Really? This isn't how security works? Yeah, I guess I forgot security is a 100% binary thing. That's why you never read actual security bulletins advising you when vulnerabilities are actively being exploited in the wild. It's insane to think that should matter or raise the urgency of a patch.  
Spectre probably isn't possible either and that is the easy one. The load store buffer attack seems completely impossible. Even the POC had to essentially write a program specially to be exploited.
The attacks are very interesting and neat, but I think things like this and other techniques effectively remove any last chance.
It's not about tradeoffs, it's about understanding what's going on and anticipating potential problems.
By your logic we shouldn't have to discuss the performance regressions on CPUs who implement spectre/meltdown mitigations because "it's irrelevant". Obviously these patches are necessary but the performance impact is very relevant for many users.
Everything in the world is about trade-offs. Security is no exception. Humans figured this out a long time ago with physical security. Somehow it hasn't sunk in for cybersecurity. I would recommend mentioning this to a well-known security expert if you ever come across one and seeing their reaction.
Then there is no concept of "improves" security. Either it is now secure or it is not. Do they have proof that there are now no side channel attacks that can be made on their software?
EDIT: sigh This comment is not arguing that they need a proof for their change. It is arguing that you can improve security without making something completely secure, which undermines the idea that code is 'either secure or it is not'.
Well, it's not. Now that we've debunked performance and security, I guess we can just write everything in PHP.
I don't care if that car is faster if it is already on fire.
1. I created a new test-entry with a long and random password.
2. Opened the process's memory in the HxD hexeditor.
4. Found this password 4 times.
Even after i locked KeePass i still found the password 2 times.
This is bad!
Browsers implement Spectre/Meltdown mitigation on desktop OSes because without that, JS could read secrets from other JS contexts executing in the same process. One of the mitigations is in fact to just segregate JS contexts into different processes depending on the domain they belong to. But most apps don't execute untrusted code so most apps don't have this sort of in-process attacker to worry about.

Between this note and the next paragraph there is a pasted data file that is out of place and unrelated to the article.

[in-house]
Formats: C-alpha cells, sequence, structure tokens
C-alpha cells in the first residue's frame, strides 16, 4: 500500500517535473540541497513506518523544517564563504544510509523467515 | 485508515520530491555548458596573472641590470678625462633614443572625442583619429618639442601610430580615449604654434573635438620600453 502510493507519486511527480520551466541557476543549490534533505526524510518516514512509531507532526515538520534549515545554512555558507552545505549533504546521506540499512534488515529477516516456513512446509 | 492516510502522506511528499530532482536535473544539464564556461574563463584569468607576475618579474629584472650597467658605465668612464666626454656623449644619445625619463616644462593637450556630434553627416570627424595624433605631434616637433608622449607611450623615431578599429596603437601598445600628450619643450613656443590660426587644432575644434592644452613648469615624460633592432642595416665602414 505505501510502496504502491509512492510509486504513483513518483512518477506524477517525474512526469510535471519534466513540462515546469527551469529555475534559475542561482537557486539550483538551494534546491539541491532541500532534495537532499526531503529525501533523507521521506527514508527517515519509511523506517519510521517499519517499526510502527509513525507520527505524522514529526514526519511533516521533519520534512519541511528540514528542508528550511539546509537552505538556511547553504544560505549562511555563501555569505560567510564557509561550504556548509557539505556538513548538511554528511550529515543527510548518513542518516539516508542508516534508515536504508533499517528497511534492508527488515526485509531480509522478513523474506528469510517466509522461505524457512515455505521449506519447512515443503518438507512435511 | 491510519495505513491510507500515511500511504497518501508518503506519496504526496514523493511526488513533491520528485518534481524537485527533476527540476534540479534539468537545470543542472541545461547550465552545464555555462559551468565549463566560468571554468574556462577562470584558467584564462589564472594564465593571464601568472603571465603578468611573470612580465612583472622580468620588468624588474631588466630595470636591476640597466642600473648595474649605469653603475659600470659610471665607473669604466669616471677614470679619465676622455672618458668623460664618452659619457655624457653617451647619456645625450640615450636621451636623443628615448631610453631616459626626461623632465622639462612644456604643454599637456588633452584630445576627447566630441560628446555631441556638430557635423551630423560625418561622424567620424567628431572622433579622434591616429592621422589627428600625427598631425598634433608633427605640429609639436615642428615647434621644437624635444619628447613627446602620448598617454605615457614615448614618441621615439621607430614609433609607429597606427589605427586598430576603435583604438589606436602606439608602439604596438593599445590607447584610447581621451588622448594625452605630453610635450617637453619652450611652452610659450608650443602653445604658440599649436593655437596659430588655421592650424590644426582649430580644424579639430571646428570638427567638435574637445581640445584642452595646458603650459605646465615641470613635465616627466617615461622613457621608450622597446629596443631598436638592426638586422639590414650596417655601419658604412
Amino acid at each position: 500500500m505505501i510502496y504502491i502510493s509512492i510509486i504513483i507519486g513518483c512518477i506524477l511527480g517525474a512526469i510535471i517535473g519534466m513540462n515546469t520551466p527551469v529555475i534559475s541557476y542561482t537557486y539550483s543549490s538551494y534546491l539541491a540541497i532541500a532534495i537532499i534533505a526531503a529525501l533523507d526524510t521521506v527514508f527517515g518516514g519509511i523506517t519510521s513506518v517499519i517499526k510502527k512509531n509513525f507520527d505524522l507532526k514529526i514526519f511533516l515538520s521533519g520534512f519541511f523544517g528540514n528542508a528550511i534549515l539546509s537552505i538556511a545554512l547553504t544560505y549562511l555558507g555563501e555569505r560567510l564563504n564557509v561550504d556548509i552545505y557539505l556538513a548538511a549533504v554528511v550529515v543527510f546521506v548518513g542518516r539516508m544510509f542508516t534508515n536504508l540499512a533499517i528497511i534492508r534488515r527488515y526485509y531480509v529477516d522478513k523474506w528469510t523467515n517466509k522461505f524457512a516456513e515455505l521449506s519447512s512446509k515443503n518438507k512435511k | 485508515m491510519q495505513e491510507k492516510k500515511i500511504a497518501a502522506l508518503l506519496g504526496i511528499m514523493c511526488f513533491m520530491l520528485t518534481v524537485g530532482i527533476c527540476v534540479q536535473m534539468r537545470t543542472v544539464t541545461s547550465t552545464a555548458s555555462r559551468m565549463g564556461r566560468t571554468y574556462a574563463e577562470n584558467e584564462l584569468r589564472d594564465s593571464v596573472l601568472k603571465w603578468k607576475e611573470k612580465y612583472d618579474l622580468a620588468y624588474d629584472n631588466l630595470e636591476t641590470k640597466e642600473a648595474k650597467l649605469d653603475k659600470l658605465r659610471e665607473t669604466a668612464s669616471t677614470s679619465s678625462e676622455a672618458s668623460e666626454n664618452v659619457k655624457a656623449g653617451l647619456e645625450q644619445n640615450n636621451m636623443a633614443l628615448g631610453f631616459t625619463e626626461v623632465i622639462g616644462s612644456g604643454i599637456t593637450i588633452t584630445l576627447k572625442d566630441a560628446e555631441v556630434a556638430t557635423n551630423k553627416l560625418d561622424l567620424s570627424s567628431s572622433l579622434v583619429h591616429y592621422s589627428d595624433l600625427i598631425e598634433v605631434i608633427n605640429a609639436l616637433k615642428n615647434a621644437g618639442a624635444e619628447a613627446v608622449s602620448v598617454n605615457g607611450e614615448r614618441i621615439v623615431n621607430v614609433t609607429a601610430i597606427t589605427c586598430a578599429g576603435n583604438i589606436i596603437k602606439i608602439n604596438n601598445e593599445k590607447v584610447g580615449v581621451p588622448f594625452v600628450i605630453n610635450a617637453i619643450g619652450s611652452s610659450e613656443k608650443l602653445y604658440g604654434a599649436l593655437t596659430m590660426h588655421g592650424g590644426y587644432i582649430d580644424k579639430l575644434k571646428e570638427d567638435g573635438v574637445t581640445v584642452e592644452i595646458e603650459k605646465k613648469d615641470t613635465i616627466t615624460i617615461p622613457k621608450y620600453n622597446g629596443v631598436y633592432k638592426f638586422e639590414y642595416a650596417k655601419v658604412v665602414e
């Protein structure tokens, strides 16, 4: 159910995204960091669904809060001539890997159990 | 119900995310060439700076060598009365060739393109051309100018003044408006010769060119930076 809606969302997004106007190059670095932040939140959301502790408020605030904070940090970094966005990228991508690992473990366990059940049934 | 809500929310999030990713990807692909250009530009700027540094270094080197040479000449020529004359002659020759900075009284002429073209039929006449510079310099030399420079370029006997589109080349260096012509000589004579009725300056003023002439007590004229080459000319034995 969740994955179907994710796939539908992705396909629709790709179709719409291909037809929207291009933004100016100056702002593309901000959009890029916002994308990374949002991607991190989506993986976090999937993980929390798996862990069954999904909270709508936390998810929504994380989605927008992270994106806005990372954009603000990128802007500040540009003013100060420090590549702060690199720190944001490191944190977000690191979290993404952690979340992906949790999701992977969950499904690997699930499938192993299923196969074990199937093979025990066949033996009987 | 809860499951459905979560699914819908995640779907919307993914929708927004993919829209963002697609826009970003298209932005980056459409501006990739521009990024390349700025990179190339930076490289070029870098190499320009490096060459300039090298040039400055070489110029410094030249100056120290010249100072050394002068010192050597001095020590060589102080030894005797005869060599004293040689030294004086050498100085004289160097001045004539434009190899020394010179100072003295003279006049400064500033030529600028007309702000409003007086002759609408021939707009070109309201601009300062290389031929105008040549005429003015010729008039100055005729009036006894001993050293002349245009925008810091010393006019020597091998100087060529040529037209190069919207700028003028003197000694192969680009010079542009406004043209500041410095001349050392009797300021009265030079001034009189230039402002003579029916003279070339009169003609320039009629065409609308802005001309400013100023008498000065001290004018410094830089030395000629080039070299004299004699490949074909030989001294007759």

Not really. Password managers have access information to your other accounts in the cloud. Your desktop may not have your most valuable data.
sshkey_shield_private => explicit_bzero()
It's only using the insecure freezero, which is using the insecure explicit_bzero. A simple compiler barrier only, no memory barrier. so it's unsafe against the advertised spectre/meltdown sidechannel attacks, the secrets are still in the caches.
It seems the real mitigation isn't the prekey size, but the temporal sparseness of the symmetric key -- since I would've imagined attackers would just try to obtain the symmetric key rather than the prekey. Weird to see they they didn't even mention this... I imagine attackers would try to find a way to get the symmetric key to stay in memory for a while.
unprotected RSA keys on the other hand have structure and are dense in memory. That means fewer bit-errors and and the ability to guess the missing bits faster than O(2^N).
prekey -(hash)-> memory key -(decrypt)-> host private key
It will take a few service packs, but even Windows will get it.
OpenSSH_for_Windows_7.6p1, LibreSSL 2.6.4
What about the session keys for the sysadmins who have logged in, and maybe keep their session up 24/7?
You can donate to OpenSSH, whose "funding is generally done via the same donation framework" as the rest of OpenBSD, to which you can donate either directly or via the OpenBSD Foundation. If you're serious about donating obviously please check that these links are legitimate and I'm not a scammer. (I'm not affiliated with OpenBSD in any way.)
On a sidenote paypal donation took way too long. If anyone is interested in making open source donations simpler feel free to ping me.
$ sed -n '/NTRU/,/enabled/p' ChangeLog
firstname.lastname@example.org using the Streamlined NTRU Prime